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View Full Version : How do film critics distinguish whose contributions affect a film?


CookingWithGas
06-20-2013, 11:43 AM
Sometimes a film critic will criticize or praise the director, other times the actors, and other times the cinematographer, maybe even the key grip, I dunno. When all you see is the finished product, how do you determine who did what? How do you distinguish between a good actor vs. a director who knows how to get the most of an actor? A poor editor vs. a poor director?

Gary Robson
06-20-2013, 11:45 AM
Moved thread from "General Questions" to "Cafe Society," since it's about movies.

dolphinboy
06-20-2013, 11:59 AM
Sometimes a film critic will criticize or praise the director, other times the actors, and other times the cinematographer, maybe even the key grip, I dunno. When all you see is the finished product, how do you determine who did what? How do you distinguish between a good actor vs. a director who knows how to get the most of an actor? A poor editor vs. a poor director?

Sometimes it's obvious who is responsible, i.e. the cinematographer, the lighting director or the editor etc., and almost anyone can pick up bad acting when they see it.

As far as whether something is the result of bad writing, bad acting or bad directing, I suspect that film critics are careful where they place the blame. They may, of course, contact the actors or the production folks to get their perspective and base their critique on that.

MovieMogul
06-20-2013, 12:32 PM
Most of it is sheer familiarity with other films. If X actor is usually terrible but pulls off a good performance, it may be because s/he had a director who knew how to communicate a part effectively. If X director usually has mediocre, run-of-the-mill films, it may be the excellent writing that makes a particular film of his a standout. Often times, directors will collaborate with the same production personnel (cinematographer, composer, editor, production designer) so there will be some continuity from one film to the next, but using someone new can often produce a dramatic difference as well. In all these cases, it just comes down to knowing a much larger body of work than just the single film you're evaluating. Every work ultimately should speak for itself, but context can often be illuminating as well.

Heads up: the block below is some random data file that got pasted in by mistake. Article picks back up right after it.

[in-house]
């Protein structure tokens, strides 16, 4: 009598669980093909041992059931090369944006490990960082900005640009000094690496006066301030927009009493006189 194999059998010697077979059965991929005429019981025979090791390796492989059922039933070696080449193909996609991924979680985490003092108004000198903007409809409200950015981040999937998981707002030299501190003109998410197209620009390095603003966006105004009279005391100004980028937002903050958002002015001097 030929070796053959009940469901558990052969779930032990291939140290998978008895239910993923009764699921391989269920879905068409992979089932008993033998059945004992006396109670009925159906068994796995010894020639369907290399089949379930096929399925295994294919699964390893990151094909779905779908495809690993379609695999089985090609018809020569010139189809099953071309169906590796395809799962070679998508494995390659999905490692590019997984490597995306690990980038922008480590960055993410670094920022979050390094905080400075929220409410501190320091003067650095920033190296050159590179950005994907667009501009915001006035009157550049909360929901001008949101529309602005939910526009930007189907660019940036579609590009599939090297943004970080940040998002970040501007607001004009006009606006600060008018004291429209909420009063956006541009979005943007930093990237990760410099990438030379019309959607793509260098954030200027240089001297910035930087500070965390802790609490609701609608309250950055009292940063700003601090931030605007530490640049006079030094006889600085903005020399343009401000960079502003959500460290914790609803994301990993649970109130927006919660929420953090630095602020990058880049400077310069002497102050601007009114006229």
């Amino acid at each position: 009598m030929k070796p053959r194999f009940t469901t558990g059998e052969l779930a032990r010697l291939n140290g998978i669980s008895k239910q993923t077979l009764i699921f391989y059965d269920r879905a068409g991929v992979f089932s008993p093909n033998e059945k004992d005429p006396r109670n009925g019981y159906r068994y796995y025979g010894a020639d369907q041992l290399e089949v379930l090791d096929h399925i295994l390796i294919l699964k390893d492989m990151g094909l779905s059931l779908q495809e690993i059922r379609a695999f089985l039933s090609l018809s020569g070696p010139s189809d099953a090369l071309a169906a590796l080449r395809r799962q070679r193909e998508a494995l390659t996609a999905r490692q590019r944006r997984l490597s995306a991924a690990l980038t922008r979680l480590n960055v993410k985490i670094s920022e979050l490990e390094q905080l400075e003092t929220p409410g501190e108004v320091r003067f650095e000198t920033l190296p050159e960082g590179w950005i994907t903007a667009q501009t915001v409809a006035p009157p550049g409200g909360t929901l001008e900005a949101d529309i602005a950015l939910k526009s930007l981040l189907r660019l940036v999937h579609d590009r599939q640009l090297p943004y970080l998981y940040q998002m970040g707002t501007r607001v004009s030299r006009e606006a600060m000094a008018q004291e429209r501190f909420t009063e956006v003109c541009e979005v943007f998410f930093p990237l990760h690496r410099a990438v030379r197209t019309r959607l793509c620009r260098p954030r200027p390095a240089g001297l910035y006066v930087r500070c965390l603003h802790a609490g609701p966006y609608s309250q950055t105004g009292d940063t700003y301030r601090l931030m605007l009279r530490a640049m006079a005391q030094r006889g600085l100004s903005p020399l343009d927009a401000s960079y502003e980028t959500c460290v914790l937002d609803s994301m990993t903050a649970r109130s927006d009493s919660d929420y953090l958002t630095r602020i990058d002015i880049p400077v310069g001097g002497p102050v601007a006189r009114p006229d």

Hershele Ostropoler
06-20-2013, 09:11 PM
Most of it is sheer familiarity with other films.

That's my hypothesis, and with filmmaking in general. That, after all, is why we have film critics; if a movie is popular with critics but not audiences, or vice-versa, that's not the system working properly.

GuanoLad
06-20-2013, 11:36 PM
The more you work in film, even in the peripheral areas like criticism, the more you recognise what each person does.

The Screenwriter wrote the dialogue, and structured the storyline. If the pacing feels weird, if the dialogue is clunky and deliberate, if the storyline has plot holes you can drive a truck through, blame the writer.

The Director is telling the story. They assembled all the larger pieces to tell this story. They're telling everyone where they have to stand and what they have to do to make the image in the camera look the way that they want it to. If the story is not told well, it's the director's fault.

The Actors are embodying a character. If they can't sound appropriately naturalistic, or appropriately comedic, or appropriately melodramatic, if they stand out amongst the other actors in any negative or positive way, that's when you pin it on the actors.